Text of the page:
SLIDESHOW

The Best Mobile Camera Apps

The cameras on mobile phones may not be anything to write home about, but these new photo apps and the filters they provide can help you take great pictures even on a cell phone from last season.

High-Quality Camera Apps

Though camera-phones have come a long way in recent years, they still have a long way to go. But instead of lamenting your smartphone’s deficiencies, why not put some funky style on your shots, and make the image quality look intentional? Both iOS and Android have a bunch of apps that do just that in some very cool ways. Let’s look at some of them.

Polarize

One of the first popular camera apps for the iPhone is Polarize. You can either shoot a photo from the app directly or import a shot from one of your albums, and Polarize will instantly apply a filter to achieve a classic instant-camera frame. Photo: © 2011 Stefanie Daehler (shot with an iPhone 3G)

Polarize Captions

What sets Polarize apart from the pack is that it lets you add a short, seemingly handwritten caption to the frame itself. Polarize is not as feature-rich as many other camera apps, and it has very few options, but it’s a free download from the App Store. Photo: © 2011 Stefanie Daehler (shot with an iPhone 3G)

Instagram

Also for iOS (and coming soon to Android), Instagram is blowing up right now. As with Polarize, you can either shoot directly from the app or choose a shot already on your phone; but Instagram gives you fifteen different filter/frame combinations to choose from. The Lomo-fi filter is shown here. Photo: © 2011 C. Bay Milin (shot with an iPhone 3G)

Instagram's X-Pro II Filter

This art piece was shot with the X-Pro II filter. Instagram’s popularity is partly due to its deep integration with social media. It links easily to your Facebook, Flickr, Foursquare, Posterous, Tumblr, and Twitter accounts: A single click uploads an image to all of them. Photo: © 2011 C. Bay Milin (shot with an iPhone 3G)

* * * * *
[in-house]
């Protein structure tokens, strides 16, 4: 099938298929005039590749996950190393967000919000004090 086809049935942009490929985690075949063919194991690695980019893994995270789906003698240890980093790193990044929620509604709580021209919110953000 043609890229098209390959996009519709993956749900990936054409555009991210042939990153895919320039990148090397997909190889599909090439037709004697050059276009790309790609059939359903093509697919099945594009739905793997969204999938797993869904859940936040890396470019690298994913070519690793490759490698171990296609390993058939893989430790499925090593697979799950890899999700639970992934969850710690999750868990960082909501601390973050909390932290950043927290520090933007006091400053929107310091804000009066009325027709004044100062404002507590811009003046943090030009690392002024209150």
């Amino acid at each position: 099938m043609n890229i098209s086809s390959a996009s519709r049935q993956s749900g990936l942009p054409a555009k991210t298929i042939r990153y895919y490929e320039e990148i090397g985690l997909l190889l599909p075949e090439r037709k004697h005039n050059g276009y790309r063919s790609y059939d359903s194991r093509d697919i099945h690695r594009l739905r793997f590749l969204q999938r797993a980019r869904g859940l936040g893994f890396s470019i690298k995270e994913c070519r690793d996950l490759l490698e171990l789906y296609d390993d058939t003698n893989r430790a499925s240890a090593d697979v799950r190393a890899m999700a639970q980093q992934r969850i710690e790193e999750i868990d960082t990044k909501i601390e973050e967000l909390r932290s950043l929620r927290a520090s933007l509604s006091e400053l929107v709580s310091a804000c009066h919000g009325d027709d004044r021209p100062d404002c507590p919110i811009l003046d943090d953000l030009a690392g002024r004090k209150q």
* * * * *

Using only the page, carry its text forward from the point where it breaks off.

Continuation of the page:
Pros on Instagram

Even professional photographers are jumping on the Instagram bandwagon. Photog wunderkind C. Bay Milin (baystar23 on Instagram, if you want to follow) was kind enough to lend these pics. This blizzard shot was taken with the Earlybird filter. Instagram is a free download from the App Store. Photo: © 2011 C. Bay Milin (shot with an iPhone 3G)

Retro Camera

For Android, Retro Camera is a simple way to give your shots a vintage look, with filters inspired by the Hipstamatic, Holga, Lomo, Polaroid, and others. The app gives you five filters to choose from (plus B&W options). The Bärbl filter is shown here. Photo: © 2011 Brent Rose (shot with a Motorola Droid)

Retro Camera's Pinhole Filter

The Pinhole filter (shown here) is my favorite Retro Camera filter. Unfortunately, you can use these filters only when you shoot directly from the app--you cannot import.The software is also slower than the others. It’s available free (or in a $2.99 ad-free version) from the Android Market. Photo: © 2011 Brent Rose (shot with a Motorola Droid)

Camera 360

Camera 360 Ultimate (for Android) has some truly incredible filters and effects. Reversal Film - High Contrast (shown here) is among the dozens of options. If you have a decent camera on your phone, Camera 360 will take full advantage of the resolution it offers, which is a welcome change. Photo: © 2011 Brent Rose (shot with a Motorola Droid)

Camera 360's Line Sketch Effect

Camera 360 can produce mind-bending alterations like this Line Sketch effect in just seconds. I also recommend the Surrealist Painting modes. The multitude of effects makes up for the fact that you can’t import photos into this app (though you do have the option of automatically saving a “clean copy” with each shot). Photo: © 2011 Brent Rose (shot with a Motorola Droid)

Back to 1839

This is the “Back to 1839” effect in Camera 360, and if you didn’t know better...well, you be the judge. Camera 360 also takes gorgeous “clean” shots, and it’s fast, making it a good all-around camera replacement. It’s free in the Android Market, with more filters/options available in the “Ultimate” version for $3.99. Photo: © 2011 Brent Rose (shot with a Motorola Droid)